According to ECHA (2017b), “An ecotoxicity validation step may be important for alloys and complex metal containing materials (e.g. ores, concentrates, slags), where binding of the metal to abiotic and biological binding sites will in many cases be competitive. Therefore the ‘additivity mode’ is not necessarily valid and additional information may be relevant. Therefore, information from ecotoxicity validation steps could be useful in cases where a significant uncertainty is associated with the existing toxicity data. This ecotoxicity validation should have been derived from tests using most sensitive species at dissolved ion concentrations equivalent to those measured in the T/D medium. However, information from ecotoxicity testing directly in the T/D medium is not recommended because the composition of this medium is unlikely to meet the requirements for standard test media to ensure proper survival and/or reproduction. Therefore, ecotoxicity tests should have been conducted in standard media dosed at metal concentration equivalent to the concentration level actually measured in the T/D medium.” Further, according to the transformation/dissolution protocol (OECD Series No 29), “For hazard classification purposes the results of the dissolution/transformation protocol are compared with existing ecotoxicity data for metals and metal compounds. However, for purposes such as data validation, there might be cases where it may be appropriate to use the aqueous medium from a completed transformation test directly in an OECD 202 and 203 daphnia and fish ecotoxicity test. If the CaCl2.2H2O and MgSO4.7H2O concentrations of the transformation medium are reduced to one-fifth of the ISO 6341 medium, the completed transformation medium can also be used (upon the addition of micronutrients) in an OECD 201 algae ecotoxicity test.”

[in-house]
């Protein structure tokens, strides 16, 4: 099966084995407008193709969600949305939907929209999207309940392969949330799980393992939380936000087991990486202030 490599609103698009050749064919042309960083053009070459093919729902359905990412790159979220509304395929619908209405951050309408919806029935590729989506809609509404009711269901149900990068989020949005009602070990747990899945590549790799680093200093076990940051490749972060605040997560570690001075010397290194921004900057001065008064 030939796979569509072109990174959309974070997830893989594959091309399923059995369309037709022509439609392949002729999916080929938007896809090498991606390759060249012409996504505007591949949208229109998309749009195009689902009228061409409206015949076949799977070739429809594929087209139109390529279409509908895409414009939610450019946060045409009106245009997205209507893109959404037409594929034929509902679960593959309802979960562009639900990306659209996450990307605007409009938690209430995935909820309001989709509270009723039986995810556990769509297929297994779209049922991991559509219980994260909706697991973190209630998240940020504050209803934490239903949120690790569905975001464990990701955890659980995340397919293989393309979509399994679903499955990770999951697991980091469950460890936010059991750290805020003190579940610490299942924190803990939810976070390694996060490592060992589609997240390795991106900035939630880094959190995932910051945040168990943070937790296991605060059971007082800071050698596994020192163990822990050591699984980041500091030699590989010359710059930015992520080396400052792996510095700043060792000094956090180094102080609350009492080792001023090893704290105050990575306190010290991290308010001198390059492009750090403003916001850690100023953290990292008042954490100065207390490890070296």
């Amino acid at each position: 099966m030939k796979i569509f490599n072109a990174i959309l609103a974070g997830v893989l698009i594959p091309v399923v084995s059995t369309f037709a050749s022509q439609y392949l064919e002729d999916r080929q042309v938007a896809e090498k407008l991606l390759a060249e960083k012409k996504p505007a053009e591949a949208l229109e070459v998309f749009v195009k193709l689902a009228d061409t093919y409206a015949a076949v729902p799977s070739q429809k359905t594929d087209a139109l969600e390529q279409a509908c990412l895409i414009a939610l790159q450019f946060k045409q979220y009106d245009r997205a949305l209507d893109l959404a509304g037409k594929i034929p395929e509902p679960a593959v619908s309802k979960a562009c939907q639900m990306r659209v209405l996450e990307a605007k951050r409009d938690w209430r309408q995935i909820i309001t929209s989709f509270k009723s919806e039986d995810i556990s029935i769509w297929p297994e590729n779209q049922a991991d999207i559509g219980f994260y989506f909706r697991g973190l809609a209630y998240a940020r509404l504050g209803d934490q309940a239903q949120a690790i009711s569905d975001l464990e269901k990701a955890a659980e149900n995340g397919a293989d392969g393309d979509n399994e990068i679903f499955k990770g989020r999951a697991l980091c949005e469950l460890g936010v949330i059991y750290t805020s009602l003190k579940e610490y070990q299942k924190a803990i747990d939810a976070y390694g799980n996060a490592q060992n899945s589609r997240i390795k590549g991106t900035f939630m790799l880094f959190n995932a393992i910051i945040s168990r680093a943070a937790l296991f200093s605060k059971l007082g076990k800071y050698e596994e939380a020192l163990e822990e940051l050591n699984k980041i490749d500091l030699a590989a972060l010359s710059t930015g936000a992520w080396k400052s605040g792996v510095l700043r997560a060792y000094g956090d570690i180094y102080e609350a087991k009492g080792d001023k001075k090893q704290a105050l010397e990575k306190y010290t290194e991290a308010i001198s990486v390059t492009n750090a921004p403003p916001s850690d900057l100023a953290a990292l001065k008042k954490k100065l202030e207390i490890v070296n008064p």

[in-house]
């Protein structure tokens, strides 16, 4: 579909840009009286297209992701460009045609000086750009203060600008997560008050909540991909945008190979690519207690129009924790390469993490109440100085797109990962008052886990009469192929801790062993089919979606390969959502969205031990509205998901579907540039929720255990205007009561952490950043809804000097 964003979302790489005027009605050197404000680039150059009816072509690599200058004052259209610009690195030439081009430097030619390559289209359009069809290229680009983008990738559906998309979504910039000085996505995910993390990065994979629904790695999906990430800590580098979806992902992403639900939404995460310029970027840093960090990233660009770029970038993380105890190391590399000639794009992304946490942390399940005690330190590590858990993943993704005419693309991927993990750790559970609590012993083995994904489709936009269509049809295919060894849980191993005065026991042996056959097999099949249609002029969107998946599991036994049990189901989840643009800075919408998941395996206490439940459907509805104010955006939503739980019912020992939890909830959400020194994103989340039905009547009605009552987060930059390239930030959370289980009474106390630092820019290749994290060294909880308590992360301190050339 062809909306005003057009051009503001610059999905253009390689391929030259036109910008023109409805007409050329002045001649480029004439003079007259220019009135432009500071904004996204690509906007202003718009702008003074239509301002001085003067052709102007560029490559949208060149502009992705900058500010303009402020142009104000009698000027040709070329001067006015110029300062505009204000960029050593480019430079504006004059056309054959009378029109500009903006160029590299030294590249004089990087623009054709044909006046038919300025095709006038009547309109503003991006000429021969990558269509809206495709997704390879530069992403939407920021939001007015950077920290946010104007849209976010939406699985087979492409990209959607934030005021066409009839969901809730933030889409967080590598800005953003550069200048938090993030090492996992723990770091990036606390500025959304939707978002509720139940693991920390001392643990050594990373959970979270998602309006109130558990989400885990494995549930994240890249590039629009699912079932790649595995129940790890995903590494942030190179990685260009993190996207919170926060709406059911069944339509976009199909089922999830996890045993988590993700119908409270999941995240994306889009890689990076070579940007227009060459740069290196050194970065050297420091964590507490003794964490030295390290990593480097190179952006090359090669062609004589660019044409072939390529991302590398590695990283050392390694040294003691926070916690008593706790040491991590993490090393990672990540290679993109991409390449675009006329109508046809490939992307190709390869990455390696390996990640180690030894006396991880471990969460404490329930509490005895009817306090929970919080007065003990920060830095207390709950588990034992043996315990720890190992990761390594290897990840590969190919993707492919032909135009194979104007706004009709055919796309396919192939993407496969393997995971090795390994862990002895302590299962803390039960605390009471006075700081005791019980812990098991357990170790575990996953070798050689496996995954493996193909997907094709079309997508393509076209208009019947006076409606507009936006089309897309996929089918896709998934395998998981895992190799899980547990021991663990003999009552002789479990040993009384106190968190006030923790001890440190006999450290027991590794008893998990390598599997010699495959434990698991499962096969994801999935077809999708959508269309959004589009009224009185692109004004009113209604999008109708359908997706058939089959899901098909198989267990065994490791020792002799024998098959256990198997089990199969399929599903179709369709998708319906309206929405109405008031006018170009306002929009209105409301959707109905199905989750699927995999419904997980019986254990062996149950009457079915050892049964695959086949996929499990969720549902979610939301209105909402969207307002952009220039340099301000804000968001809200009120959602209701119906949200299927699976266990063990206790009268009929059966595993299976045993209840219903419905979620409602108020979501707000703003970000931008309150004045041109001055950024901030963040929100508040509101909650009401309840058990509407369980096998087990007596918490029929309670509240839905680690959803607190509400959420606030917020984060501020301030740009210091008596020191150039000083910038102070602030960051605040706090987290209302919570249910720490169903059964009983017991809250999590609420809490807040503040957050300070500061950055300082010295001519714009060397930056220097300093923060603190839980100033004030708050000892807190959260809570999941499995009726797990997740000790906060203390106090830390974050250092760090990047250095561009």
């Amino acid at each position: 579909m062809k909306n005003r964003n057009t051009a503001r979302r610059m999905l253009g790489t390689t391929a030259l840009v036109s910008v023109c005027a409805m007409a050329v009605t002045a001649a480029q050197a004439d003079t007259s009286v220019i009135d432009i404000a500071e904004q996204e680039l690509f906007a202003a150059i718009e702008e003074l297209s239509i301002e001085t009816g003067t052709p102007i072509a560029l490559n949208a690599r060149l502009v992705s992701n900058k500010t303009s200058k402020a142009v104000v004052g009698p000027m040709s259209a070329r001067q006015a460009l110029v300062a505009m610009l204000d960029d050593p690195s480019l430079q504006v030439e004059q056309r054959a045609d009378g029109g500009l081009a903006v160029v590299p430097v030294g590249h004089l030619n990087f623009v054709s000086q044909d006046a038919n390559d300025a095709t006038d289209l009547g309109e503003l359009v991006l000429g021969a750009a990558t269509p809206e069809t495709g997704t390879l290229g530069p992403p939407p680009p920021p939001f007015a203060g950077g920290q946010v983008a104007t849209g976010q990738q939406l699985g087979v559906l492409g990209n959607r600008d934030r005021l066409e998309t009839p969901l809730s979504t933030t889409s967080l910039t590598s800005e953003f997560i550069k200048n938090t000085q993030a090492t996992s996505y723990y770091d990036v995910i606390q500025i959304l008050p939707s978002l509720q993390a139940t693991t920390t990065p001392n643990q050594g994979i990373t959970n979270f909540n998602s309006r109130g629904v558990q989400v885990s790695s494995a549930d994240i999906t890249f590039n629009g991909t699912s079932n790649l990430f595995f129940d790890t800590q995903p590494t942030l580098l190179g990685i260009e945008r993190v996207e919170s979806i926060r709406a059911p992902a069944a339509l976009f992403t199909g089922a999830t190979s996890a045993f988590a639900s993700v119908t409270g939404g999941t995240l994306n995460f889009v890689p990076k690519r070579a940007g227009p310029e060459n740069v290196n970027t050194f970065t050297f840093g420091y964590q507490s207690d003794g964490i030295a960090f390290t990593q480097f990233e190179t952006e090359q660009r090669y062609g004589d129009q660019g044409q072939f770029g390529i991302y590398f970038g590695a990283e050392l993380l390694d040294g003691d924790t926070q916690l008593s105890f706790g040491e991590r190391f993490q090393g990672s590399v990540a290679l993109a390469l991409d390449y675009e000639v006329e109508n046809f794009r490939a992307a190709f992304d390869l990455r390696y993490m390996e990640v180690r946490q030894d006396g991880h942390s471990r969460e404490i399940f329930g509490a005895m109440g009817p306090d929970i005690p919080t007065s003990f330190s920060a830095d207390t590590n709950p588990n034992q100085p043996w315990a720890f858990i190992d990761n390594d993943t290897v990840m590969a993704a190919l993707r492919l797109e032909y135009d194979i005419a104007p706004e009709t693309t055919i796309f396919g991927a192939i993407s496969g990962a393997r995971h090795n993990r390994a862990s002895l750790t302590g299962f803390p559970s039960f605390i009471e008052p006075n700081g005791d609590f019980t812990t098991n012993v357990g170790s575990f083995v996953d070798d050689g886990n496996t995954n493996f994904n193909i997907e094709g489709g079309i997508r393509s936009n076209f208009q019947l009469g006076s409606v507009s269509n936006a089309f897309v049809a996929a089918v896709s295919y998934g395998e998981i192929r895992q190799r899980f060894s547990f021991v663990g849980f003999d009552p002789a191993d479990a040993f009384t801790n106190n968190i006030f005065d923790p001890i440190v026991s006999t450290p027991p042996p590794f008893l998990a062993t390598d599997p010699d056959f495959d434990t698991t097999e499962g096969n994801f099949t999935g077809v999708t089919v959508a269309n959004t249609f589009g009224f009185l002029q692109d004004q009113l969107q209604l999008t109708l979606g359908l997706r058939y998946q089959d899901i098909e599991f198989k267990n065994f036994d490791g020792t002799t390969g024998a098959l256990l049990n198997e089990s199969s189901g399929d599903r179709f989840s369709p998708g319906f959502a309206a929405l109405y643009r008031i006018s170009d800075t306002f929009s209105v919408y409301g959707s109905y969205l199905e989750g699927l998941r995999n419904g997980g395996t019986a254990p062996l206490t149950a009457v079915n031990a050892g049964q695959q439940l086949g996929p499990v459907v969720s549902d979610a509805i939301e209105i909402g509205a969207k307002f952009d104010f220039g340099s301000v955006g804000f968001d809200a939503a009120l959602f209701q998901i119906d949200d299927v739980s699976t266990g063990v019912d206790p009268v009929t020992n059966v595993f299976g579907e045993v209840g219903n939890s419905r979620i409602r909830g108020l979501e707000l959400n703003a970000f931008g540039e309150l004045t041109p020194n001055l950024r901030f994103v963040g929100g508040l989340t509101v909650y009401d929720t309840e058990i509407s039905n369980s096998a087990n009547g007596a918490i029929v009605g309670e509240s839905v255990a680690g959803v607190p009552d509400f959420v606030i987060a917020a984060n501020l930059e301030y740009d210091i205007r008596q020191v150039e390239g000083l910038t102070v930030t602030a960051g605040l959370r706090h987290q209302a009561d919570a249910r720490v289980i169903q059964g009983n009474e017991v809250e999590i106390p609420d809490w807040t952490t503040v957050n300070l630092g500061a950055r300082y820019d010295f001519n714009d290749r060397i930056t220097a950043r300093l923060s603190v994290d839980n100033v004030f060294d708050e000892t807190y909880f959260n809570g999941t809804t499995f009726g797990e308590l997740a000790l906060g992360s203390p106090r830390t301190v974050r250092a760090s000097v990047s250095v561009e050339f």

Accordingly, short-term ecotoxicity validation tests were performed with Zirconium zircon with encapsulated cadmium selenium sulphide for all three trophic levels, i.e. the toxicity of the dissolved fractions of individual loadings after 7 days (algae) and 24 h (invertebrates and fish) of dissolution of Zirconium zircon with encapsulated cadmium selenium sulphide was tested. Respective EC/LC50 values for the short-term toxicity to algae and fish are above 1000 and 10000 mg/L, respectively (Wenzel, 2013; Weyand, 2001), whereas the 48-h EC50 for the effect on aquatic invertebrate Daphnia magna amounts to 6840 mg/L (Weyand, 2000). Altogether, the aquatic toxicity data of Zirconium zircon with encapsulated cadmium selenium sulphide indicate that its potential for short-term (acute) toxicity is significantly lower than the acute aquatic toxicity of soluble cadmium and selenium salts. The EC50/LC50 values of Zirconium zircon with encapsulated cadmium selenium sulphide for all three trophic levels are above the classification criteria for short-term (acute) aquatic hazard. In accordance with Table 4.1.0 (a) of Regulation (EC) No 1272/2008, the substance Zirconium zircon with encapsulated cadmium selenium sulphide does also not meet classification criteria for short-term (acute) aquatic hazard.